I know many dubstep styles don't use the "wobble" effect at all, and that the "wobble" effect is used by many other genres, so it's not a defining characteristic, even if it's sometimes considered a genre's cliche.
Wikipedia includes some characteristics:
tightly coiled productions with overwhelming bass lines and reverberant drum patterns, clipped samples, and occasional vocals
But that applies to a huge chunk of the electronic music universe. The rhythm section further specifies:
Dubstep rhythms are usually syncopated, and often shuffled or incorporating tuplets. The tempo is nearly always in the range of 138–142 beats per minute, with a clap or snare usually inserted every third beat in a bar
But that also applies to a huge portion of electronic music. It applies to them all if you consider the pitch control of a dj context. It's not rare to see house, techno, and trance productions with those characteristics, that would be hardly considered dubstep.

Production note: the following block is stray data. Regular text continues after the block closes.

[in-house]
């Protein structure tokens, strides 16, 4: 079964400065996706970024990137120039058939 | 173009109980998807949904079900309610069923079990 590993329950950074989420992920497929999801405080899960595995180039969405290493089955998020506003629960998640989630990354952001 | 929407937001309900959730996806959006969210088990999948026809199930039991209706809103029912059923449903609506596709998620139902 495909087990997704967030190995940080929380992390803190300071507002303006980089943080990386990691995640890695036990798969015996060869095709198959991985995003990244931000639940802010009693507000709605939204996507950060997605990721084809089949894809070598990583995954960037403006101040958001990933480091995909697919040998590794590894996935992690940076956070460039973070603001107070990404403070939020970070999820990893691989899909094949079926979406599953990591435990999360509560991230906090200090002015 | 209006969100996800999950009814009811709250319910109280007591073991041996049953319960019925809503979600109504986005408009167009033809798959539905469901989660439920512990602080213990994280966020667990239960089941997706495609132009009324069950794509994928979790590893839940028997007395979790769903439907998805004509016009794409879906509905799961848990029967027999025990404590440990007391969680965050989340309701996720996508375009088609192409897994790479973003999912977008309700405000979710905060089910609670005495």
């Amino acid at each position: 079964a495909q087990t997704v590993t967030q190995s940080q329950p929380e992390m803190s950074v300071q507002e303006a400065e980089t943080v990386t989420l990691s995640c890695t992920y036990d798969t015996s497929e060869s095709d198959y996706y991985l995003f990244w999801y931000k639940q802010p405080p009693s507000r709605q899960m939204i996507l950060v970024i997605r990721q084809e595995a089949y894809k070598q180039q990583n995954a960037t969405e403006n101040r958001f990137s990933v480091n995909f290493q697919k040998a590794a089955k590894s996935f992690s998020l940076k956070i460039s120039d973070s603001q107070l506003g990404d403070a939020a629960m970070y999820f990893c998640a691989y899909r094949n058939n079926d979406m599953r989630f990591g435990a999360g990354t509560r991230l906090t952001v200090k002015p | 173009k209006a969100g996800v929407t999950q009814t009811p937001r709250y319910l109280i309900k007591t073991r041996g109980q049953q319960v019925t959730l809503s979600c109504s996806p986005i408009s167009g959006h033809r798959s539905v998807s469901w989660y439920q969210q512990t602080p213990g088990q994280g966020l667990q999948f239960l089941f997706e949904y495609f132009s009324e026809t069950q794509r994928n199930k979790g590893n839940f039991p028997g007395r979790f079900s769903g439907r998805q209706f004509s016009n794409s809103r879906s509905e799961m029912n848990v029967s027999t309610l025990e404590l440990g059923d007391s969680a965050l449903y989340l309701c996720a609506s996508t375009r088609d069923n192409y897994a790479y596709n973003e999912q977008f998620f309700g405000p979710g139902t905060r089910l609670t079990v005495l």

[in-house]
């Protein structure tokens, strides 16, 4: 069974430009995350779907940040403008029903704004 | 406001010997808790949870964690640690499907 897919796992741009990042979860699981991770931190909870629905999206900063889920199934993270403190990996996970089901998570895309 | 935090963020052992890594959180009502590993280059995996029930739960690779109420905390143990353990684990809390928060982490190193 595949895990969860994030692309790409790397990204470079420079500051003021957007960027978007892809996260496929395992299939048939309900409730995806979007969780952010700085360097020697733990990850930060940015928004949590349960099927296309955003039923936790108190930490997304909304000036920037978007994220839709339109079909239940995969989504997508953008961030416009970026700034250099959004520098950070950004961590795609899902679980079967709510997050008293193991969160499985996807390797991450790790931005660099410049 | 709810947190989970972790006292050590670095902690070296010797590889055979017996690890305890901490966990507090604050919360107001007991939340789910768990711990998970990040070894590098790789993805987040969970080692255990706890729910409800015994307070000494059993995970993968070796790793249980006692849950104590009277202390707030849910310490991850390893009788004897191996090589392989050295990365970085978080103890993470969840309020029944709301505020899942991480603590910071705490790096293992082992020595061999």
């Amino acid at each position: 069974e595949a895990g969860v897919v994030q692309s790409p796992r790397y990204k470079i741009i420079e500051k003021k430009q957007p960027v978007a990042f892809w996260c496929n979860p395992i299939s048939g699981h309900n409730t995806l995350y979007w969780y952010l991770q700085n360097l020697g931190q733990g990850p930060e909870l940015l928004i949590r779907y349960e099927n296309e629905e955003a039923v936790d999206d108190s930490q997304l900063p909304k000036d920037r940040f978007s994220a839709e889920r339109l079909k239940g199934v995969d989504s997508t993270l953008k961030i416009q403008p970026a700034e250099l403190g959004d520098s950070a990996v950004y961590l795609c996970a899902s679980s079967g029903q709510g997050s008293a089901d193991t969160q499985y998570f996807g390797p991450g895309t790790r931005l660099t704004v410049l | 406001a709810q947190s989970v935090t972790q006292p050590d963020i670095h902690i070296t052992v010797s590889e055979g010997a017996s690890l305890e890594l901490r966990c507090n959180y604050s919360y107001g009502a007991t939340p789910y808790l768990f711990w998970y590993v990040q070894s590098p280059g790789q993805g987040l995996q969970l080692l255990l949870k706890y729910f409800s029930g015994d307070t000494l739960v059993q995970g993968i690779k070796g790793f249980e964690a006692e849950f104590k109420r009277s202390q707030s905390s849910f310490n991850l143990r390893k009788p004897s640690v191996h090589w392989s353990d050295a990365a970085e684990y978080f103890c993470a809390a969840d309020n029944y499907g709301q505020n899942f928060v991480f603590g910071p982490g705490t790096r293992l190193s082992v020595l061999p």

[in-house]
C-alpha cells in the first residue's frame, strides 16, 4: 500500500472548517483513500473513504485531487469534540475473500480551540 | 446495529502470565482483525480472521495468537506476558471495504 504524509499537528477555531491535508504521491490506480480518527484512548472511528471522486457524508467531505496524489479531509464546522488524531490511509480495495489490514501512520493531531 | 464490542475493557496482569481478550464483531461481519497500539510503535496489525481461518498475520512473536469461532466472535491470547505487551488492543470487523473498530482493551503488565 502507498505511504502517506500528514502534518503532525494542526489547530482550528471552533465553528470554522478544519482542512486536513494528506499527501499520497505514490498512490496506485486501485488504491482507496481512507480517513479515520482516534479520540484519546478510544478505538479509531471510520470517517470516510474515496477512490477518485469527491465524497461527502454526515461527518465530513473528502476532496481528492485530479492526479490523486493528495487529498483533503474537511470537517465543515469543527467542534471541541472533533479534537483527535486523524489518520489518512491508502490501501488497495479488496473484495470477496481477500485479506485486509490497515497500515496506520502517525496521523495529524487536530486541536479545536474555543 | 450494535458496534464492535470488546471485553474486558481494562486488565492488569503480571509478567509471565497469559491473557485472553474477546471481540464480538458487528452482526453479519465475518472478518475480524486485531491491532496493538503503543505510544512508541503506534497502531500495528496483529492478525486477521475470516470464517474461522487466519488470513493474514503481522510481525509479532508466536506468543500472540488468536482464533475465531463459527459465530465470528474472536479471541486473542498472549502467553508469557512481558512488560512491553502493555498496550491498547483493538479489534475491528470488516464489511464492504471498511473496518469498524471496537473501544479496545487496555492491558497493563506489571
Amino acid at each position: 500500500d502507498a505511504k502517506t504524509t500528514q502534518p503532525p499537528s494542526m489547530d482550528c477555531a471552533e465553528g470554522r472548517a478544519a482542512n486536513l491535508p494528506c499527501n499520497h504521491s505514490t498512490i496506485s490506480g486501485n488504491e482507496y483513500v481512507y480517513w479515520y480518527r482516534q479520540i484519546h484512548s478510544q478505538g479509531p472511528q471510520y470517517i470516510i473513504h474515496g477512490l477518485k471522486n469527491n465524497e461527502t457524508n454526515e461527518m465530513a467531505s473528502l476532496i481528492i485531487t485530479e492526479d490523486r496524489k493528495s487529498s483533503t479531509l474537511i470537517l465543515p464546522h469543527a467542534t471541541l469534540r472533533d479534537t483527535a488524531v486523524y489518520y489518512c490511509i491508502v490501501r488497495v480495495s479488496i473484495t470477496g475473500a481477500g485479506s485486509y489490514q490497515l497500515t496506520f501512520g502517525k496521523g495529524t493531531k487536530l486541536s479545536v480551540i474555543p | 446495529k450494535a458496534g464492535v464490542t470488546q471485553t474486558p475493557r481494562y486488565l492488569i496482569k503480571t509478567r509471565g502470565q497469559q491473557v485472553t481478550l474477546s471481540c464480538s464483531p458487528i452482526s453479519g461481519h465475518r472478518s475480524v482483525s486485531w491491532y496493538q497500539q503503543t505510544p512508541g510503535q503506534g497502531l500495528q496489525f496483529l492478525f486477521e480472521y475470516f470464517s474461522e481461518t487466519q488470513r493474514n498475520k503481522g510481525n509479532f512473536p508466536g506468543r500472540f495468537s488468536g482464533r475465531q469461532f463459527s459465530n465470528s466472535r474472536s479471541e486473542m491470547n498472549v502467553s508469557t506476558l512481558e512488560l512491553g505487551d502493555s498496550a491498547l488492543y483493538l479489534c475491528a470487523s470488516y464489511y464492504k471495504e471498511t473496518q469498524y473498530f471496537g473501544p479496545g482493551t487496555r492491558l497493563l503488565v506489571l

If that's not it, then what is defining dubstep as a musical genre? Which are the patterns that define a dubstep song? Is it possible to define dubstep in more precise, less generalized, terms? What makes a dubstep song a dubstep song, that isn't shared by pretty much every other electronic music genre?